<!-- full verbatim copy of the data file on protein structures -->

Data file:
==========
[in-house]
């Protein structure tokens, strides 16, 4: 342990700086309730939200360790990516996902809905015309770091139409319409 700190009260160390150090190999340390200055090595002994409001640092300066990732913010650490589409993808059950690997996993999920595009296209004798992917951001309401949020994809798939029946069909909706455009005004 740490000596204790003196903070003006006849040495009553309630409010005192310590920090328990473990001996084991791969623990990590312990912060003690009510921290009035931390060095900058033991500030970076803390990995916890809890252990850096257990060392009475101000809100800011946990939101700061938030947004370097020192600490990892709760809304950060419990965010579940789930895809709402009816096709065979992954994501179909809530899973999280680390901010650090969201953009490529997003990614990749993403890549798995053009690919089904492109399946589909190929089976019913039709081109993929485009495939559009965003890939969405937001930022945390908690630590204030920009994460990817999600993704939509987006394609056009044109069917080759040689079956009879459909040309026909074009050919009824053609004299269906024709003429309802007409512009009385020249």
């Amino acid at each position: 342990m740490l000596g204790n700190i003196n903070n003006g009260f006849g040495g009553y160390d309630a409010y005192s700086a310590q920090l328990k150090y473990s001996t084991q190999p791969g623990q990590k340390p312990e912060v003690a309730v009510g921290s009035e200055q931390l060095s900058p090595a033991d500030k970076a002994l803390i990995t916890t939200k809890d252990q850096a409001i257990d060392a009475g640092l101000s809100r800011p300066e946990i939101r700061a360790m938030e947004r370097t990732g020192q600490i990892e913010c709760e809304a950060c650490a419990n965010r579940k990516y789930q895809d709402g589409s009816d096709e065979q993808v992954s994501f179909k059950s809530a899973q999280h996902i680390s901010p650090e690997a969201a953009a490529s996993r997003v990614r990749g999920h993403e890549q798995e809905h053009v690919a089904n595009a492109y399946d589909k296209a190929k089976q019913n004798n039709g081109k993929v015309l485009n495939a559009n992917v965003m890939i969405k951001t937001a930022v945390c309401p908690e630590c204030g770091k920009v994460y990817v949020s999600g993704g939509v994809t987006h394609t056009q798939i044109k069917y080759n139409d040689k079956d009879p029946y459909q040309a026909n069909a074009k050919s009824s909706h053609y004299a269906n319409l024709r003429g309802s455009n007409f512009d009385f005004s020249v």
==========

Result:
[in-house]
């Protein structure tokens, strides 16, 4: 342990700086309730939200360790990516996902809905015309770091139409319409 700190009260160390150090190999340390200055090595002994409001640092300066990732913010650490589409993808059950690997996993999920595009296209004798992917951001309401949020994809798939029946069909909706455009005004 740490000596204790003196903070003006006849040495009553309630409010005192310590920090328990473990001996084991791969623990990590312990912060003690009510921290009035931390060095900058033991500030970076803390990995916890809890252990850096257990060392009475101000809100800011946990939101700061938030947004370097020192600490990892709760809304950060419990965010579940789930895809709402009816096709065979992954994501179909809530899973999280680390901010650090969201953009490529997003990614990749993403890549798995053009690919089904492109399946589909190929089976019913039709081109993929485009495939559009965003890939969405937001930022945390908690630590204030920009994460990817999600993704939509987006394609056009044109069917080759040689079956009879459909040309026909074009050919009824053609004299269906024709003429309802007409512009009385020249």
């Amino acid at each position: 342990m740490l000596g204790n700190i003196n903070n003006g009260f006849g040495g009553y160390d309630a409010y005192s700086a310590q920090l328990k150090y473990s001996t084991q190999p791969g623990q990590k340390p312990e912060v003690a309730v009510g921290s009035e200055q931390l060095s900058p090595a033991d500030k970076a002994l803390i990995t916890t939200k809890d252990q850096a409001i257990d060392a009475g640092l101000s809100r800011p300066e946990i939101r700061a360790m938030e947004r370097t990732g020192q600490i990892e913010c709760e809304a950060c650490a419990n965010r579940k990516y789930q895809d709402g589409s009816d096709e065979q993808v992954s994501f179909k059950s809530a899973q999280h996902i680390s901010p650090e690997a969201a953009a490529s996993r997003v990614r990749g999920h993403e890549q798995e809905h053009v690919a089904n595009a492109y399946d589909k296209a190929k089976q019913n004798n039709g081109k993929v015309l485009n495939a559009n992917v965003m890939i969405k951001t937001a930022v945390c309401p908690e630590c204030g770091k920009v994460y990817v949020s999600g993704g939509v994809t987006h394609t056009q798939i044109k069917y080759n139409d040689k079956d009879p029946y459909q040309a026909n069909a074009k050919s009824s909706h053609y004299a269906n319409l024709r003429g309802s455009n007409f512009d009385f005004s020249v």